Occupy did harm. Squatting does harm. Revolution does harm. Social change sometimes requires a degree of harm.
I have seen many projects cause harm that had the best of intentions. No project can have a major impact without causing someone harm.
Rather than aim to do no harm, consider the ways in which your project may do harm, and make clear decisions about the sorts of harm you are willing to "do," and to whom.
Understand that there will be unintended consequences that you will need to accept as your responsibility and adapt to mitigate or develop.
As Urban Bush Women phrase it, develop a plan for entering, building, and exiting community. See ACCOUNTABILITY.
— Christopher Robbins
Ethics are essential to the future of a number of socially-engaged disciplines, like medicine, science and the law, and it is both unrealistic and irresponsible for art to not acknowledge that. Rather than look at ethics as Old Testament scripture, practitioners should understand them as a set of workable guidelines that shift and change with context and historical interpretations, but that nevertheless put forward the idea of minimizing rather than justifying any adverse effects social practice may have on other people, animals or the environment. The Hippocratic Oath's "first, do no harm" (which is actually an encapsulation of the oath originated by the 19th-century surgeon Thomas Inman) has been modified throughout history. In fact, David King, the UK's chief scientific advisor, laid out a "universal code of ethics" for scientists and researchers that the English government adopted in 2007.
A version adapted to social practice might read thusly:
-Take steps to prevent corrupt practices and professional misconduct. Declare conflicts of interest.
-Be alert to the ways in which work derives from and affects the work and lives of other people, and respect the rights and reputations of others.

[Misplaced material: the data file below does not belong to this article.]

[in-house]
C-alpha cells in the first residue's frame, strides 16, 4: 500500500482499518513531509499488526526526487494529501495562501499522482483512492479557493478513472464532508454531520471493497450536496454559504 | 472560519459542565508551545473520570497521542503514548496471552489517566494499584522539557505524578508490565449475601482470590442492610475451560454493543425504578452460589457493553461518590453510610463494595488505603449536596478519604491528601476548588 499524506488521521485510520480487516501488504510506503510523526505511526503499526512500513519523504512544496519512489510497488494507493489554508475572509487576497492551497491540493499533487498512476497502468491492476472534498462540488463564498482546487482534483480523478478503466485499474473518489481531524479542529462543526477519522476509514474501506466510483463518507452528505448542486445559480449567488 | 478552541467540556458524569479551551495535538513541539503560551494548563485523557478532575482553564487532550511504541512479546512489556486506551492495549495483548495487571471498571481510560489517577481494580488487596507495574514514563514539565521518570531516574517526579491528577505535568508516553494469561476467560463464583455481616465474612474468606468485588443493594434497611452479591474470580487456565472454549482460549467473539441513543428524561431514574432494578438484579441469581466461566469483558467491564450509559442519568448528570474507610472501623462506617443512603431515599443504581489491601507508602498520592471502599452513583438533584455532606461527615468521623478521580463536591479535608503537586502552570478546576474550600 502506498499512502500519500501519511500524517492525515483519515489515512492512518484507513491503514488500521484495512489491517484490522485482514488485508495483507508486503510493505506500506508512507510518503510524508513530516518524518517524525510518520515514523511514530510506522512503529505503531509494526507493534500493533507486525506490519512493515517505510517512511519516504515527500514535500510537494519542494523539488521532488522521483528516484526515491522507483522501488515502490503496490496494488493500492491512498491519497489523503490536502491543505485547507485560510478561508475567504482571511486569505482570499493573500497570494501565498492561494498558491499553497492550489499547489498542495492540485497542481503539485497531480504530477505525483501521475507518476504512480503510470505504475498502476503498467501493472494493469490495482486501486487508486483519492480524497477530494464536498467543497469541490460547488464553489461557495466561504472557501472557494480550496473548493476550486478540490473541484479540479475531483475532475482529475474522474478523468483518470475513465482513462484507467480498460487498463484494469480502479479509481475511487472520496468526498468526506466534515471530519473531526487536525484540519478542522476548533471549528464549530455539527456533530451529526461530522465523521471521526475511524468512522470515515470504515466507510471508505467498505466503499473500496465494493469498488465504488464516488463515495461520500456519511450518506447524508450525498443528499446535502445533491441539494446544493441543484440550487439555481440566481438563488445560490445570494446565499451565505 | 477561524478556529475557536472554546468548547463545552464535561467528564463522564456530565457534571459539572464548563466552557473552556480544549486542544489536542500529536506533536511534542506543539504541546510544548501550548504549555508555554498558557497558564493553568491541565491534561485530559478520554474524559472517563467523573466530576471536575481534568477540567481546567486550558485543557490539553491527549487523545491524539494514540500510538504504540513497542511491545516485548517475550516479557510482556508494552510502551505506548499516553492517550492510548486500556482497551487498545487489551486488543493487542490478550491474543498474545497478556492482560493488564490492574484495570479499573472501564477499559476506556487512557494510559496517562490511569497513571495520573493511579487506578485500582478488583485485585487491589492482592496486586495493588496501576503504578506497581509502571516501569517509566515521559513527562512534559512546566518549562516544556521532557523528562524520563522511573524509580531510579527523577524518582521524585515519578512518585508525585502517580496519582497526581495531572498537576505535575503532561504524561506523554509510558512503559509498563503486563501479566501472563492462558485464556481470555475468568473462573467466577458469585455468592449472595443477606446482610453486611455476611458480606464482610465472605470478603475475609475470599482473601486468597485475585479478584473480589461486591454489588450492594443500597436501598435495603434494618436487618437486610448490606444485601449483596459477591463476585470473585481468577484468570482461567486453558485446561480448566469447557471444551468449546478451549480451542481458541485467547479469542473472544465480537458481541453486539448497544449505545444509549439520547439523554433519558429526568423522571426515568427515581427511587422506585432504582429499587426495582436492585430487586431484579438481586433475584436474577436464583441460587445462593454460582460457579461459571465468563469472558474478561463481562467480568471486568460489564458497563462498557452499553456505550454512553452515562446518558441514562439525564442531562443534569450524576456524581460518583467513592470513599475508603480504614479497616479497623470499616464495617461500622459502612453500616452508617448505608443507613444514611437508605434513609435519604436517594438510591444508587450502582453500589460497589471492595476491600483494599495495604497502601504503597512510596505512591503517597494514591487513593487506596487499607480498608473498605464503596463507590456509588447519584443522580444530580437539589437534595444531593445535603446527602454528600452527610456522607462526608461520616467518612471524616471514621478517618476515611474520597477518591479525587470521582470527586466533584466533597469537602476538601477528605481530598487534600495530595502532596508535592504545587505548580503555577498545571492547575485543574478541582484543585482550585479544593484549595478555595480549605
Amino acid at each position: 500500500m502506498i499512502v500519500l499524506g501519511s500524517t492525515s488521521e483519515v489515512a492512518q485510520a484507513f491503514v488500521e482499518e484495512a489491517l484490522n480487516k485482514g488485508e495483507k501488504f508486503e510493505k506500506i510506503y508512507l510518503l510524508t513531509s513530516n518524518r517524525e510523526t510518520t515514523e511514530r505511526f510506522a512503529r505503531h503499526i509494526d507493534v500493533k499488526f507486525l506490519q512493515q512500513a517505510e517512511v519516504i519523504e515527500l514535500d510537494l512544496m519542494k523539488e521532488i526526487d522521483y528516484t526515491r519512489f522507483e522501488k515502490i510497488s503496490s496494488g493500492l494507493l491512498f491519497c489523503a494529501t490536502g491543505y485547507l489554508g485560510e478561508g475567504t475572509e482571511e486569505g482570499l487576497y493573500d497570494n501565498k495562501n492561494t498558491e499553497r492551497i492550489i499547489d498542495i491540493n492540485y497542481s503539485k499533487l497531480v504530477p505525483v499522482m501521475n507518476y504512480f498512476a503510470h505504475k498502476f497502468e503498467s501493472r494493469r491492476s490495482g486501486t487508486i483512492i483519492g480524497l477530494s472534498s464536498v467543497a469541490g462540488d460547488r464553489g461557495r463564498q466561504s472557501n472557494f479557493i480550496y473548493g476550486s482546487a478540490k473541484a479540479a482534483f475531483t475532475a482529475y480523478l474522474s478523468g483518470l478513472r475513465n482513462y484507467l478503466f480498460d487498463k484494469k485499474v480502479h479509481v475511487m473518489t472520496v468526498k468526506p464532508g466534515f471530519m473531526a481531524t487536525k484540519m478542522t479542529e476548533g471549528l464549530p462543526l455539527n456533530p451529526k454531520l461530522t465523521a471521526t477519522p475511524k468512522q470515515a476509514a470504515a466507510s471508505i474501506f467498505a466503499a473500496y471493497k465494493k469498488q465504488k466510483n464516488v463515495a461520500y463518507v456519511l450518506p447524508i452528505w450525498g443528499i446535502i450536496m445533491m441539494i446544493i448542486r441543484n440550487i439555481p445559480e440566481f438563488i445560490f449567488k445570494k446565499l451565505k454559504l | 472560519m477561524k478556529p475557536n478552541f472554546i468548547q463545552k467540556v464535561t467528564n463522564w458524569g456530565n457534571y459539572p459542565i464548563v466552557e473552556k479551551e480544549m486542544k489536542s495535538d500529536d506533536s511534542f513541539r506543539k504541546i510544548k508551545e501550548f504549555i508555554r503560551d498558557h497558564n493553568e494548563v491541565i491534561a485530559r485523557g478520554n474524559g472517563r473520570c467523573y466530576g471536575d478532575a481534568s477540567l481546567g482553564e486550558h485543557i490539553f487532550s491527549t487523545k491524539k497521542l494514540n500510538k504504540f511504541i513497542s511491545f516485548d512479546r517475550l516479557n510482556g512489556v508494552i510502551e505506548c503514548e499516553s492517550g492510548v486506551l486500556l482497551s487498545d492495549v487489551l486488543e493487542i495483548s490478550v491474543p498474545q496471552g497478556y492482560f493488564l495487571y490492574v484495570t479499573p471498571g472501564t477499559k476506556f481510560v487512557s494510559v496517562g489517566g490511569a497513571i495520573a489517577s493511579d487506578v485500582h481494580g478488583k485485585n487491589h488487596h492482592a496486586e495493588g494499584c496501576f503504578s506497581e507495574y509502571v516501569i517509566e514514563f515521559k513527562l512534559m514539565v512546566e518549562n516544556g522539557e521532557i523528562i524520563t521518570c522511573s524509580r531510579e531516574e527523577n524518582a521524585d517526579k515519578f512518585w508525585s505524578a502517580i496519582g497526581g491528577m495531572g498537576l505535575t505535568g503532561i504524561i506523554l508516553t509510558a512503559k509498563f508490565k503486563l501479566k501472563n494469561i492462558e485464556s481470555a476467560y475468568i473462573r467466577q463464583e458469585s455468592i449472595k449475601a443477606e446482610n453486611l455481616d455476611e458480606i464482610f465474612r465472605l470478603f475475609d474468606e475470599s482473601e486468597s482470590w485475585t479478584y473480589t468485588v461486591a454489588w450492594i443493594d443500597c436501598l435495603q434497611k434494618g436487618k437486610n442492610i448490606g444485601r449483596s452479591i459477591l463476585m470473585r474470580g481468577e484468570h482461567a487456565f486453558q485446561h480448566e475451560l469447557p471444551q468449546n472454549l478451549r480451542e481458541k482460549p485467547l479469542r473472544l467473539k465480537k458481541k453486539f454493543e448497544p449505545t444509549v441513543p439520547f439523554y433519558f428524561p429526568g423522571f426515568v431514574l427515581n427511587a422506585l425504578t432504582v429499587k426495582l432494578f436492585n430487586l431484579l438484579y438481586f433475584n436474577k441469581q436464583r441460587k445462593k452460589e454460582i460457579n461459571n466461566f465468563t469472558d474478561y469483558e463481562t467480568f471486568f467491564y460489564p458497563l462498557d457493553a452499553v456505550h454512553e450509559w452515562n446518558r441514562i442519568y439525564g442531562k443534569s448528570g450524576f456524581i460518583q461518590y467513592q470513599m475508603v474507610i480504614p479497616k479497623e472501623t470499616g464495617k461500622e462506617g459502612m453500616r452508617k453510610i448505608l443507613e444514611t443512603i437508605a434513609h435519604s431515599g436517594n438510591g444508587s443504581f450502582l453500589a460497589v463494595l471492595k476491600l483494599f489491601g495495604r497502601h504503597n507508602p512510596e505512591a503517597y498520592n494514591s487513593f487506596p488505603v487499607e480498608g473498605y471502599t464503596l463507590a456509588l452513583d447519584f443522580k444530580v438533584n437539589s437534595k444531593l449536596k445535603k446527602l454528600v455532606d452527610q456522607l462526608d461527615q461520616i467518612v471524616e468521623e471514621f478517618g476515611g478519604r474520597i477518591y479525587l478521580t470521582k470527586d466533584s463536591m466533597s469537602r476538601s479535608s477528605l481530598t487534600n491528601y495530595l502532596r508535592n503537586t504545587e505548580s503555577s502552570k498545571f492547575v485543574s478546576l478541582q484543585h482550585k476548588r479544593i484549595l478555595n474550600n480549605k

-Minimize and justify any adverse effect your work may have on people, animals and the natural environment.
-Seek to discuss the issues that art raises for society. Take account of the aspirations and concerns of others.
Let's not have the discussion of "harm" degenerate into "ethical veganism" or "fruitarianism." Nearly everything anyone does has the capacity to harm another; the issue is acknowledging that fact and trying to minimize the doing of harm for the sake of art as social practice. Among other effects, one hopes it would significantly minimize the actual exploitation of people for the purposes of making art.
— Christian Viveros-Faune
I have seen a lot of oblivious, potentially harmful, totally entitled social practice projects. But I think it's critical to ask whether the current discussions about harm ever limit the work artists do and the roles they play in a community in unintentionally harmful or paternalistic ways. Another way to frame this is to think of harm both in terms of the harm done to a community at the hand of an insensitive artist or a bad project, and also in terms of harmfully limiting or circumscribing the roles artists and art play within these communities because we assume that the participants lack agency or don't get it.